WENATCHEE — Rising rents and falling vacancy rates in NCW have put a strain on the area’s housing market, especially for people with low incomes. One in five renters in Chelan and Douglas counties now spends at least 50% of their income on rent, according to U.S. Census Bureau data.

The average one-bedroom apartment in the two counties now costs $1,150 per month and only 1.97% are vacant, according to University of Washington Runstad Department of Real Estate data. That’s the highest average rent outside the Puget Sound area.

That vacancy rate — in addition to 10-year highs in population growth — puts the area’s housing market in a tough position, said Patrick Jones, executive director of the Eastern Washington University’s Institute for Public Policy and Economic Analysis.

“If your vacancy rate is somewhere in the area of 1.5% to 2.4%, that’s a very tight market where supply is not catching up with demand,” he said. “I think it’s safe to say that characterizes the availability of units in the greater Wenatchee area.”

The institute runs Chelan-Douglas Trends, a website that analyzes data in the two counties, including in the fields of housing, transportation, education and demographics.

After following the area’s housing market for several years, Jones has seen the market downturn for renters, he said.

“I wasn’t two or three years ago, but I’m becoming more convinced that relatively speaking — everything is relative to the state or relative to the U.S. averages — the greater Wenatchee area is facing some crunch for apartment dwellers,” he said.

The rental market is more expensive in the two counties now compared to the past few years, but the area has been faring well when compared to the state and the country, according to the trend data.

“Surprisingly, the share of the population in the two counties that faces this dilemma — according to Census — has been lower than the state and lower than the U.S.,” Jones said.

From 2015 to 2017, around 12% of renters in Chelan and Douglas counties spent more than half of their income on rent, according to the census data. Across the state and country, the percentage bounced between 21% and 24% in those years.

Then in 2018, the two counties’ figure jumped to 19%, bringing it into the ballpark of Washington and the U.S. The share of renters who pay more than a third of their income on housing also increased that year, from 30.7% to 33.5%, according to the data.

But it’s too soon to determine whether that was an isolated increase or the start of an upward trend, Jones said.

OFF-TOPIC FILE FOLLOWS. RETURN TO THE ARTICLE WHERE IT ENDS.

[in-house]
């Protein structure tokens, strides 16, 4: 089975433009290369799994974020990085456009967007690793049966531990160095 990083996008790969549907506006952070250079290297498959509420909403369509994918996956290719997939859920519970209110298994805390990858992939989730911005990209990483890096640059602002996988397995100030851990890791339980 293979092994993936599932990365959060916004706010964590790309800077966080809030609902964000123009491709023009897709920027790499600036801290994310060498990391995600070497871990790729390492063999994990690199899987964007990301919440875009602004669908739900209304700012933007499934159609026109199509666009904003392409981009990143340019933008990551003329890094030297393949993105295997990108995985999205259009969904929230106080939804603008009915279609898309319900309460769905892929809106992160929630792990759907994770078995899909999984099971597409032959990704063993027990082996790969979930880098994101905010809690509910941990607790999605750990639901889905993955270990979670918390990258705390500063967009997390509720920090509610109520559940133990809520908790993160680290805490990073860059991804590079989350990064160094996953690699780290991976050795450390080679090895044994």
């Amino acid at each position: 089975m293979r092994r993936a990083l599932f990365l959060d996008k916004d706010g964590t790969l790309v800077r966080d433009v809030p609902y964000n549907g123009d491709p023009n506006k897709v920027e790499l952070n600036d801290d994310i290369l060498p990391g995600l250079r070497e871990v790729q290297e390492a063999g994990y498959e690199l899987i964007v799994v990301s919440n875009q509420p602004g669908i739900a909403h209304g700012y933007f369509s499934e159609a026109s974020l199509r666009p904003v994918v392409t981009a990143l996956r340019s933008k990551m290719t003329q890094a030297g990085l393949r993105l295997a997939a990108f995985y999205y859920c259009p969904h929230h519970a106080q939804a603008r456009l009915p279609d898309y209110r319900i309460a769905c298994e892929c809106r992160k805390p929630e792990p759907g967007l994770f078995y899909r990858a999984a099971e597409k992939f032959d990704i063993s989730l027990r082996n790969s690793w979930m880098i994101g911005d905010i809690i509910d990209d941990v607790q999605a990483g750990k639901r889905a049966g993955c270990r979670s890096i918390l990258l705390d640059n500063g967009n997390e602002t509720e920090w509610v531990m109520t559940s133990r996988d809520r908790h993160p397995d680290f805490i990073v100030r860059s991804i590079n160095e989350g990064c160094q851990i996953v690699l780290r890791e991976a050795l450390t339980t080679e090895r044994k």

“For me, year-to-year change is probably not going to be statistically significant. If it continues though … then perhaps we’re seeing the start of a trend that starts in ‘18 that continues to ‘19, where rents are climbing pretty fast for this population,” he said. “Then very soon we might see Wenatchee no different off than the United States and the state of Washington for those very-low-income people.”

Rent as a percentage of income is a metric that’s often used to determine the health of a housing market, Jones said.

It’s determined by analyzing housing costs, income and population, so each of those factors affects the final percentage, Jones said. And all three variables are rising in the area.

In the last 10 years, the two counties’ median household income has increased 24%, from $49,755 in 2009 to $61,714 in 2018, according to census data. The state’s grew 31% and the country grew 23%.

But the average rent for a one-bedroom apartment increased 97%, from $580 to $1,143 in that timeframe, according to Runstad data.

In that same period, total population here has grown 8.8%, from 110,221 to 119,920, according to the data.

“Those are big numbers in the world of population growth,” Jones said.

Reilly Kneedler: 661-5213

kneedler@wenatcheeworld.com or

on Twitter @reillykneedler

Better than a comments section

Discuss the news on NABUR,
a place to have local conversations

The Neighborhood Alliance for Better Understanding and Respect
A site just for our local community
Focused on facts, not misinformation
Free for everyone

Join the community
What's NABUR?